Antwerp is by many accounts the most popular travel destination in Belgium, alongside smaller towns like Ghent and Bruges. It’s a stop on the high speed rail line between Paris, Brussels and Amsterdam, so getting there is pretty easy, even if you fly into an alternative airport and catch the train. So what’s there to see and do?
One of the big highlights of Antwerp is the famed diamond district, where you can supposedly buy a diamond for a special someone on the cheap. This is probably the last reason I’d come here – with lots of shady shops, conflicting information on how to avoid being scammed, and a lot of fraud, save your money for the brew pubs. In Antwerp’s defence there are plenty of legitimate retailers, but you won’t be getting a diamond deal unless you do your homework in advance.
Instead, do your homework here by exploring the city’s numerous chip shops and breweries. Some of the best beers in the world are brewed in the countryside around Antwerp, and you’ll find plenty of them to enjoy. Any pub will do, but if you’re interested in the whole brewery experience, check out the Huisbrouwerij ‘t Pakhuis.
Inexpensive but tasty dining is also easy to find in Antwerp. Yes, yes – all of those lovely terraces out in front of the historic buildings look nice, but you can do better. Seek out one of my favourite restaurants, In de Gloria, for cheap and filling food.
Part of the charm of Antwerp is exploring the city on foot – though sadly the area’s reputation for poor weather is well-reserved, so be sure to pack a raincoat or dress in layers – honestly, it doesn’t rain all day every day. But make an effort to explore the river front area, as well as poke around in some of the alleyways behind those historic and picturesque buildings – it makes for some great photo opportunities and you might find some interesting sights.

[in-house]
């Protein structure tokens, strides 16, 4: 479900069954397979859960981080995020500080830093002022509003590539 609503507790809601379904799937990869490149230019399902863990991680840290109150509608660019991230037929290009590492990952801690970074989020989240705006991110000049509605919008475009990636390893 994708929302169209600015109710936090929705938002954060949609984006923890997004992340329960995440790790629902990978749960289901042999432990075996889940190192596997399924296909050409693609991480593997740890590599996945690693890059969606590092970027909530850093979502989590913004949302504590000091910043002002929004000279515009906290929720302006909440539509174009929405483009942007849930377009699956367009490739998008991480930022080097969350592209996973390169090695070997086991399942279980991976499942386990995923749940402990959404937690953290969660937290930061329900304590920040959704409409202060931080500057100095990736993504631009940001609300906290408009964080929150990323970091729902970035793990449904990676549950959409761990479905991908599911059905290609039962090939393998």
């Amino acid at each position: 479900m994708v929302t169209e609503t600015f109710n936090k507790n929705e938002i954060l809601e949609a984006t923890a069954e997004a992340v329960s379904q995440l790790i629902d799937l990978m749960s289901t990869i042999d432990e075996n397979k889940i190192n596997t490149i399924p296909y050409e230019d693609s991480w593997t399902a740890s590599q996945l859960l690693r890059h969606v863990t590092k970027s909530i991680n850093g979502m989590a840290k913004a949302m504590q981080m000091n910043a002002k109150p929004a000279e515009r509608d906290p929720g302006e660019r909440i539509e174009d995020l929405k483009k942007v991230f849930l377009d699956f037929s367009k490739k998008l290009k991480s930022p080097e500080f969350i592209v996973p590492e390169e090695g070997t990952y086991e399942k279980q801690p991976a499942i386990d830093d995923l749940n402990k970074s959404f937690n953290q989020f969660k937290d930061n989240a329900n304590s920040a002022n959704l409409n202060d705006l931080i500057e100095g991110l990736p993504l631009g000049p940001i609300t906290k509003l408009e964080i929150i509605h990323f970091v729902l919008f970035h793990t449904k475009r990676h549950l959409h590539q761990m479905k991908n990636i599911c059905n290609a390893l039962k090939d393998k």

And what about Antwerp’s museums? The city is where many of Belgium’s famous painters and artisans were born, and the city was very, very wealthy in previous centuries, but despite this I think the range of museums is somewhat limited. If you want an eye-opener, check out the Museum of Modern Art – like a similar modern art museum in Ghent, the rotating galleries on display here range from the macabre to borderline perversion. That makes it sound like a bad thing, but I appreciate the open mind the curators have in bringing multimedia exhibits that really do paint a vivid picture of life.
I also always recommend a stop into the much more subdued but nonetheless impressive, Onze Lieve Vrouwekathedraal. This is one of the largest cathedrals in Europe – you can see it when flying in or when arriving at the train station. Why I recommend it is because it has many of the city’s best art – so you get a two-for-one deal here. Skip the rest of the museums and enjoy the rest of your free time on a terrace – perhaps you’ll find a sunny spot to relax the afternoon away.
Posted : Tuesday, February 28th, 2012 at 11:00
Andy Hayes is a travel journalist currently based in Seattle, Washington. When not soaking up the Pacific Northwest lifestyle or enjoying life on the road, he is spending time hanging out on his own travel lifestyle magazine, Sharing Travel Experiences.